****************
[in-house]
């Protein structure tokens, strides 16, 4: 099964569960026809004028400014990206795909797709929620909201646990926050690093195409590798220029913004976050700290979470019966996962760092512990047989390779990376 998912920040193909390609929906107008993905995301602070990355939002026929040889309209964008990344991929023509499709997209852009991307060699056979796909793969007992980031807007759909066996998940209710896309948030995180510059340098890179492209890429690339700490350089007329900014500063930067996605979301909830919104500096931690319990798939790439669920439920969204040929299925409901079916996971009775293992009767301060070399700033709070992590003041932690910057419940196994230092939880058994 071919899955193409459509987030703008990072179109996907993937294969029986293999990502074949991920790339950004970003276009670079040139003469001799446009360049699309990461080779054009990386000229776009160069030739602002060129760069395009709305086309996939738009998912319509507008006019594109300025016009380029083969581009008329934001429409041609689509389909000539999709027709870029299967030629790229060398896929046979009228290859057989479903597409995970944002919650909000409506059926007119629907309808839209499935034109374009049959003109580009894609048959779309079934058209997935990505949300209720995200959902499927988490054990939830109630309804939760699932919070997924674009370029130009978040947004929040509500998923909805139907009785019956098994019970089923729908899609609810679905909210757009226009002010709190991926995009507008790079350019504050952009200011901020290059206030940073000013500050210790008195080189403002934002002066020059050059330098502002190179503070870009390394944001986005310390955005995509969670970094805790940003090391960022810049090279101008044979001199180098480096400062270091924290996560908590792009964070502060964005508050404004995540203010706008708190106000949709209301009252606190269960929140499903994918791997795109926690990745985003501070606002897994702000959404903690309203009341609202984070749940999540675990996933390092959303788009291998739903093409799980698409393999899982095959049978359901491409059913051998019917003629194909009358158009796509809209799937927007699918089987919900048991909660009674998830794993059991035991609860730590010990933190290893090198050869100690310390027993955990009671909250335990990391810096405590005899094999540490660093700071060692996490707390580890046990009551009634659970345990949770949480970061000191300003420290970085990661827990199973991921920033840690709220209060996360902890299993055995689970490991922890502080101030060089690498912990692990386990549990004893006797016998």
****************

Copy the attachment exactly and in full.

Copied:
[in-house]
């Protein structure tokens, strides 16, 4: 099964569960026809004028400014990206795909797709929620909201646990926050690093195409590798220029913004976050700290979470019966996962760092512990047989390779990376 998912920040193909390609929906107008993905995301602070990355939002026929040889309209964008990344991929023509499709997209852009991307060699056979796909793969007992980031807007759909066996998940209710896309948030995180510059340098890179492209890429690339700490350089007329900014500063930067996605979301909830919104500096931690319990798939790439669920439920969204040929299925409901079916996971009775293992009767301060070399700033709070992590003041932690910057419940196994230092939880058994 071919899955193409459509987030703008990072179109996907993937294969029986293999990502074949991920790339950004970003276009670079040139003469001799446009360049699309990461080779054009990386000229776009160069030739602002060129760069395009709305086309996939738009998912319509507008006019594109300025016009380029083969581009008329934001429409041609689509389909000539999709027709870029299967030629790229060398896929046979009228290859057989479903597409995970944002919650909000409506059926007119629907309808839209499935034109374009049959003109580009894609048959779309079934058209997935990505949300209720995200959902499927988490054990939830109630309804939760699932919070997924674009370029130009978040947004929040509500998923909805139907009785019956098994019970089923729908899609609810679905909210757009226009002010709190991926995009507008790079350019504050952009200011901020290059206030940073000013500050210790008195080189403002934002002066020059050059330098502002190179503070870009390394944001986005310390955005995509969670970094805790940003090391960022810049090279101008044979001199180098480096400062270091924290996560908590792009964070502060964005508050404004995540203010706008708190106000949709209301009252606190269960929140499903994918791997795109926690990745985003501070606002897994702000959404903690309203009341609202984070749940999540675990996933390092959303788009291998739903093409799980698409393999899982095959049978359901491409059913051998019917003629194909009358158009796509809209799937927007699918089987919900048991909660009674998830794993059991035991609860730590010990933190290893090198050869100690310390027993955990009671909250335990990391810096405590005899094999540490660093700071060692996490707390580890046990009551009634659970345990949770949480970061000191300003420290970085990661827990199973991921920033840690709220209060996360902890299993055995689970490991922890502080101030060089690498912990692990386990549990004893006797016998």